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Repeated exercise stress impairs volitional but not magnetically evoked electromechanical delay of the knee flexors

By Claire Minshull, R Eston, A Bailey, D Rees and Nigel Gleeson


The effects of serial episodes of fatigue and recovery on volitional and magnetically evoked neuromuscular performance of the knee flexors were assessed in 20 female soccer players during: (i) an intervention comprising 4 × 35 s maximal static exercise, and (ii) a control condition. Volitional peak force was impaired progressively (~16% vs. baseline: 235.3 ± 54.7 to 198.1 ± 38.5 N) by the fatiguing exercise and recovered to within ~97% of baseline values following 6 min of rest. Evoked peak twitch force was diminished subsequent to the fourth episode of exercise (23.3%: 21.4 ± 13.8 vs. 16.4 ± 14.6 N) and remained impaired at this level throughout the recovery. Impairment of volitional electromechanical delay performance following the first episode of exercise (25.5%: 55.3 ± 11.9 vs. 69.5 ± 24.5 ms) contrasted with concurrent improvement (10.0%: 24.5 ± 4.7 vs. 22.1 ± 5.0 ms) in evoked electromechanical delay (P < 0.05), and this increased disparity between evoked and volitional electromechanical delay remained during subsequent periods of intervention and recovery. The fatiguing exercise provoked substantial impairments to volitional strength and volitional electromechanical delay that showed differential patterns of recovery. However, improved evoked electromechanical delay performance might identify a dormant capability for optimal muscle responses during acute stressful exercise and an improved capacity to maintain dynamic joint stabilty during critical episodes of loading. © 2012 Taylor & Francis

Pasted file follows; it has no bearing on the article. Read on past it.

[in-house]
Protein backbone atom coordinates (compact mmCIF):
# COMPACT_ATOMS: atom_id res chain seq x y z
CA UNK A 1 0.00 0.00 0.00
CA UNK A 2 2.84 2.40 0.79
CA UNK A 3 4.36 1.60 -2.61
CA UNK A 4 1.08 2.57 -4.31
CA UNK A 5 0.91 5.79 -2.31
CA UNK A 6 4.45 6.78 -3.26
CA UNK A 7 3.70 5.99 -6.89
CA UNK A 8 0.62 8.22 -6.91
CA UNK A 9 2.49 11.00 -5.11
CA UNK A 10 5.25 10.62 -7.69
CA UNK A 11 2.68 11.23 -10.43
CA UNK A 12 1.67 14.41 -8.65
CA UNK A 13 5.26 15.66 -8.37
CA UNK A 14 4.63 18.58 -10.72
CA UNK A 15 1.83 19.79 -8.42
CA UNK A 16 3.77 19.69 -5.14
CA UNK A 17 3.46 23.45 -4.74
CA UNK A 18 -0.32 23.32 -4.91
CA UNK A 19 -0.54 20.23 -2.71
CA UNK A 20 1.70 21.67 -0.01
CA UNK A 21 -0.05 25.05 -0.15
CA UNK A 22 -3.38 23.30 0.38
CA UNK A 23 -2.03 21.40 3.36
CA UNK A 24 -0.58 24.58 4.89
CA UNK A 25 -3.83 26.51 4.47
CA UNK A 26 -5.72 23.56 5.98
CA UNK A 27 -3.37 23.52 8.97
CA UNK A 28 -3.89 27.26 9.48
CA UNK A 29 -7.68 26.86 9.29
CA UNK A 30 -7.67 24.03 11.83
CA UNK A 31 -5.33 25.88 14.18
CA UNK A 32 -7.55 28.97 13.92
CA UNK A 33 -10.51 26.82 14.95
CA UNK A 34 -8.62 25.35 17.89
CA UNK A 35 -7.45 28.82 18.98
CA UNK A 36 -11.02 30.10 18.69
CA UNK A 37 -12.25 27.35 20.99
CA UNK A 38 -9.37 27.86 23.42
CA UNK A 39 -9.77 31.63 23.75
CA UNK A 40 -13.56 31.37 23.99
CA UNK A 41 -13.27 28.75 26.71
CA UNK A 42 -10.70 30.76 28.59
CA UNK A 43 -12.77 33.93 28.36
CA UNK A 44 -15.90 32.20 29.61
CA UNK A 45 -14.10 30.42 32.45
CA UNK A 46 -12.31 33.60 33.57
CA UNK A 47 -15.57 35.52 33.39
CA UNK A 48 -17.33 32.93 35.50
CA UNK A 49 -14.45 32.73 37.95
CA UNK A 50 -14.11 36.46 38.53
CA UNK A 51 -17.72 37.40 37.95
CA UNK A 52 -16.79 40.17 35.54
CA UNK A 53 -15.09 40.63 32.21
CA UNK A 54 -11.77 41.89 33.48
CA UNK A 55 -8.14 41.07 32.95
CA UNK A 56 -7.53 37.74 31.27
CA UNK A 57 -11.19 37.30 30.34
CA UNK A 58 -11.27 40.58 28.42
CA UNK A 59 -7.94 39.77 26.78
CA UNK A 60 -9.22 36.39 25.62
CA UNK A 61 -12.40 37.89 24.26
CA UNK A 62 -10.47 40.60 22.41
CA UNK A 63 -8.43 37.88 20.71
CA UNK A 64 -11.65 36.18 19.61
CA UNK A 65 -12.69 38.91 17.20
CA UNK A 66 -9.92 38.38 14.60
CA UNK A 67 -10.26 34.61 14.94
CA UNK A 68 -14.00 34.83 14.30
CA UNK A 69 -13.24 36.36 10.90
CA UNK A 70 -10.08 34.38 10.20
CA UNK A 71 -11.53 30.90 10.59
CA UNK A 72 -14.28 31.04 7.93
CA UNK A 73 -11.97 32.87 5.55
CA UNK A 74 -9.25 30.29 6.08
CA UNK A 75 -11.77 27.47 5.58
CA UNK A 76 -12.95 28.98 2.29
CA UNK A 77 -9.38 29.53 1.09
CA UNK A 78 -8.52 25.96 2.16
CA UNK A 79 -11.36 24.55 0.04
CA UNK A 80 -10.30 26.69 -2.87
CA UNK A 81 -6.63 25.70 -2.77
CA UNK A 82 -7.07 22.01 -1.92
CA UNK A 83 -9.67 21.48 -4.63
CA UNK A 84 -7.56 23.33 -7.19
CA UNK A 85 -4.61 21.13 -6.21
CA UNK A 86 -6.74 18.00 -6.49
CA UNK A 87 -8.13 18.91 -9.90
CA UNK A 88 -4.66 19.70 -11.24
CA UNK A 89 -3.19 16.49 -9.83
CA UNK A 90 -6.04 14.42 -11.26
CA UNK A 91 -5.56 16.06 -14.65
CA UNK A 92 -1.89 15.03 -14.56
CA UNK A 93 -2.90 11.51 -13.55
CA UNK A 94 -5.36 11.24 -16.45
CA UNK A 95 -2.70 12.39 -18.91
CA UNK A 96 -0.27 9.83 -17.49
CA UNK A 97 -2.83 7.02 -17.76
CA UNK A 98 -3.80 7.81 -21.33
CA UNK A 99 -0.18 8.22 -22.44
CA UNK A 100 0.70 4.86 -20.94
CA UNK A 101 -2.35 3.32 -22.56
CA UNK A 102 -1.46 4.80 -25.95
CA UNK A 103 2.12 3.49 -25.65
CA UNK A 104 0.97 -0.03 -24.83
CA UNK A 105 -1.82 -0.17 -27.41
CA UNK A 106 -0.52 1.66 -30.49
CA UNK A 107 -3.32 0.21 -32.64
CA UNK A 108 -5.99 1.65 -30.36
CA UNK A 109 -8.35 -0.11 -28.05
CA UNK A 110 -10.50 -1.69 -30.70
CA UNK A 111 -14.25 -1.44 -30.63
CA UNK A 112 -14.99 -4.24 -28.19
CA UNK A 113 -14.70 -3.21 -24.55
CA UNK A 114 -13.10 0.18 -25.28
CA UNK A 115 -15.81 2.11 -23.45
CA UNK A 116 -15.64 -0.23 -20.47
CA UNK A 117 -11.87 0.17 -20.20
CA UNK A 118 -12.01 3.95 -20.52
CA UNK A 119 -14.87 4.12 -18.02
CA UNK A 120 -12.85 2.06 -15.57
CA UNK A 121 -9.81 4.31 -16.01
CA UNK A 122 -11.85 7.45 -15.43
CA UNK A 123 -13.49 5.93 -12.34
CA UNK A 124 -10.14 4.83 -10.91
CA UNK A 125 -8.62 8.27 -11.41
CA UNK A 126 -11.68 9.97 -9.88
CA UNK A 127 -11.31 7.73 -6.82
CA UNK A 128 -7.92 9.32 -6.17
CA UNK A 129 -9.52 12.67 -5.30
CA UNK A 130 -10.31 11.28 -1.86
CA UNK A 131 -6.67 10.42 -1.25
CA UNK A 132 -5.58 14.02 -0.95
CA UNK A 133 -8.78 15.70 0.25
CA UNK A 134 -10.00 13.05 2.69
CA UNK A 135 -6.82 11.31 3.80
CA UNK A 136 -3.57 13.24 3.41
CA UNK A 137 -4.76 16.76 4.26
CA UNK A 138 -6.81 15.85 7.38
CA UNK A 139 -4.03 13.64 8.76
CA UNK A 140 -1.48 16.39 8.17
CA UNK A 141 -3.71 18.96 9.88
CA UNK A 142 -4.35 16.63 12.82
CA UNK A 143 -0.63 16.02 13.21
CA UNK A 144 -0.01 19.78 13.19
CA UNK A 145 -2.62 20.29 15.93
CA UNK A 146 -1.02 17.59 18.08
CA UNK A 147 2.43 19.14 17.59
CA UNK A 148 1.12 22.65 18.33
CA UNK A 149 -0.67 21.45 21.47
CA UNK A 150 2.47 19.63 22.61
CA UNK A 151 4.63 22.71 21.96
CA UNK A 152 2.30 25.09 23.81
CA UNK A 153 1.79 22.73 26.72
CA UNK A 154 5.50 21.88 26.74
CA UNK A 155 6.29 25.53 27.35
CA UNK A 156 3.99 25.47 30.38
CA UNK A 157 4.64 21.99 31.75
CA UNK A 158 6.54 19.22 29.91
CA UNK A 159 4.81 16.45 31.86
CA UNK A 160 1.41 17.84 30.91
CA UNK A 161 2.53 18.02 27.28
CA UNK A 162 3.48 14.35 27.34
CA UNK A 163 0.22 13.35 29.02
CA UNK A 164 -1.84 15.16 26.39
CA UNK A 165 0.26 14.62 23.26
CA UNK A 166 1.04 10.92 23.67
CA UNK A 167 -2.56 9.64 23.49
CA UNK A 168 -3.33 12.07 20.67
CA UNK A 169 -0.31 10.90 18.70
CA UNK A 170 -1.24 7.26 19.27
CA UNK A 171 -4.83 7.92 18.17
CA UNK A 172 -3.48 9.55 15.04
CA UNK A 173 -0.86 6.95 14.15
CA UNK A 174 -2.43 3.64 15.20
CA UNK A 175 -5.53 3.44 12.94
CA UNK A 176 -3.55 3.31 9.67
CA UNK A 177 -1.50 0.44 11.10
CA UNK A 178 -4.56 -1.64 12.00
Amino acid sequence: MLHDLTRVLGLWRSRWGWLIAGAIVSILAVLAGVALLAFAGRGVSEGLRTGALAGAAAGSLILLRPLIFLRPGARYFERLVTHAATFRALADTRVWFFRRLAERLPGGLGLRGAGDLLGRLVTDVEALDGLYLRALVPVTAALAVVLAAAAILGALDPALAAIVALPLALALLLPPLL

Publisher: Taylor & Francis
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